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Pub in Trouble After Putting Promotional Flyers in Children’s School Bags

Parents in Northampton were not happy with the “£5 off and a free drink” leaflets. Great deal, though.
Photo via Flickr user Comrade King

Remember the stuff you'd hoard in your school bag? A tattered homework diary covered in bubble stickers. A half-eaten Kit Kat and a mouldy tangerine from who knows when, or a flyer about a school bake sale that happened three weeks ago. Not to mention those detention slips.

But when parents in Northampton picked through the debris of their kids' book bags earlier this year, they found something more shocking than decomposing food and evidence that you'd been skipping PE again.


In May, a pub in the East Midlands town reopened and decided to mark the occasion by offering a drinks promotion to locals. But rather than put an ad in the local paper or stick a billboard outside the premises, managers made the unusual decision to give out flyers to kids at a nearby primary school. And they say people don't drink underage anymore.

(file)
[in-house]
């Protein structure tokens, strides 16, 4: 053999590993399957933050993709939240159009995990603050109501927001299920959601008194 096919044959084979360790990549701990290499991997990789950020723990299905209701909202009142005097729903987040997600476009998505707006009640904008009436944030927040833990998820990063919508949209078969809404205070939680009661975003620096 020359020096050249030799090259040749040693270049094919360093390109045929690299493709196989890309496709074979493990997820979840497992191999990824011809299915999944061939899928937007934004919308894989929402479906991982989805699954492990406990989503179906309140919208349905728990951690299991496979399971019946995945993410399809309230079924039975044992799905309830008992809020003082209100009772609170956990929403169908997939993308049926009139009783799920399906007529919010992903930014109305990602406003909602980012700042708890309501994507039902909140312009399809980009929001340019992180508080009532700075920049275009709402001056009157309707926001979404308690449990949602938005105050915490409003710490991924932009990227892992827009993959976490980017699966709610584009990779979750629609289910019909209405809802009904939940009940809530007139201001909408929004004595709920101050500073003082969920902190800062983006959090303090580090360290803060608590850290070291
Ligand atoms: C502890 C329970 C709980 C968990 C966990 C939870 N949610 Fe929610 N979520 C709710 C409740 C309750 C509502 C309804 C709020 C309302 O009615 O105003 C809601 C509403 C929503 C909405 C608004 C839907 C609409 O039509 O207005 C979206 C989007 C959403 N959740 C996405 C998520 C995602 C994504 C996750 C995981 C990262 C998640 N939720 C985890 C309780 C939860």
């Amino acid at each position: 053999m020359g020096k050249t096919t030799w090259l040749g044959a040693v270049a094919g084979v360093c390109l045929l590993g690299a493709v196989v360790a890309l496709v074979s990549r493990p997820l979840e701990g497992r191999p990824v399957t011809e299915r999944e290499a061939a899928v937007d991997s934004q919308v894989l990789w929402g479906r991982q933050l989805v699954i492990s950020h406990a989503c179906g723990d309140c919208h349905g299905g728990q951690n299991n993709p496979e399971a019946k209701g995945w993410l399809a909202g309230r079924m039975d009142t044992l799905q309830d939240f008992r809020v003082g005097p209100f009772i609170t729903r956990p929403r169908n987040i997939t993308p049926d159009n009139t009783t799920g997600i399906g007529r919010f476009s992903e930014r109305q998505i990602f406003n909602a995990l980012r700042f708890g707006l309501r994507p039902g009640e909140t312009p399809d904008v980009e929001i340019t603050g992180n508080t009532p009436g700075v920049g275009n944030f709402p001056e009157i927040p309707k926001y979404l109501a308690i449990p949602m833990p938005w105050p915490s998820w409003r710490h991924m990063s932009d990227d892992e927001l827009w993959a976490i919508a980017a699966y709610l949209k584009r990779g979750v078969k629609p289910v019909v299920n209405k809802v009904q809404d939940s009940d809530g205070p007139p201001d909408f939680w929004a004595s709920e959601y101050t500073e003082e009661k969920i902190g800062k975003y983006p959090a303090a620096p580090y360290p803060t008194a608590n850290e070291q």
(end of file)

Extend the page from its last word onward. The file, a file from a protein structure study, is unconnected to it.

After finding the "£5 off and a free drink" leaflets (great deal, tbf) in school book bags, parents complained to the Advertising Standards Agency (ASA) that the ad was "irresponsible because it was directed at children." Yesterday, the advertising watchdog announced that it had upheld the complaint.

Greene King, the brewery that owns the pub, defended the marketing move and argued that the leaflet did not explicitly reference alcoholic drinks, with the only mention of booze being in the small print on the back. While the ASA acknowledged there were no alcohol brands or logos used, they ruled that it breached advertising laws because "the leaflet was distributed to a person who was under 18 years of age and that the leaflet referred to alcoholic drinks."

MUNCHIES reached out to Greene King to find out why the school was chosen as a target for marketing but did not hear back at the time of publishing.

Maybe that survey about parents rewarding their kids' good grades with booze was onto something, after all?

Editor's note: Greene King later responded to our request for comment with the following statement: "The leaflet was designed to encourage families to visit the pub. As the ASA noted in their ruling, the only reference to alcohol was included in the small print on the back of the leaflet. The decision was taken locally and we have reminded our pub managers that they should not be doing any local marketing activity at schools."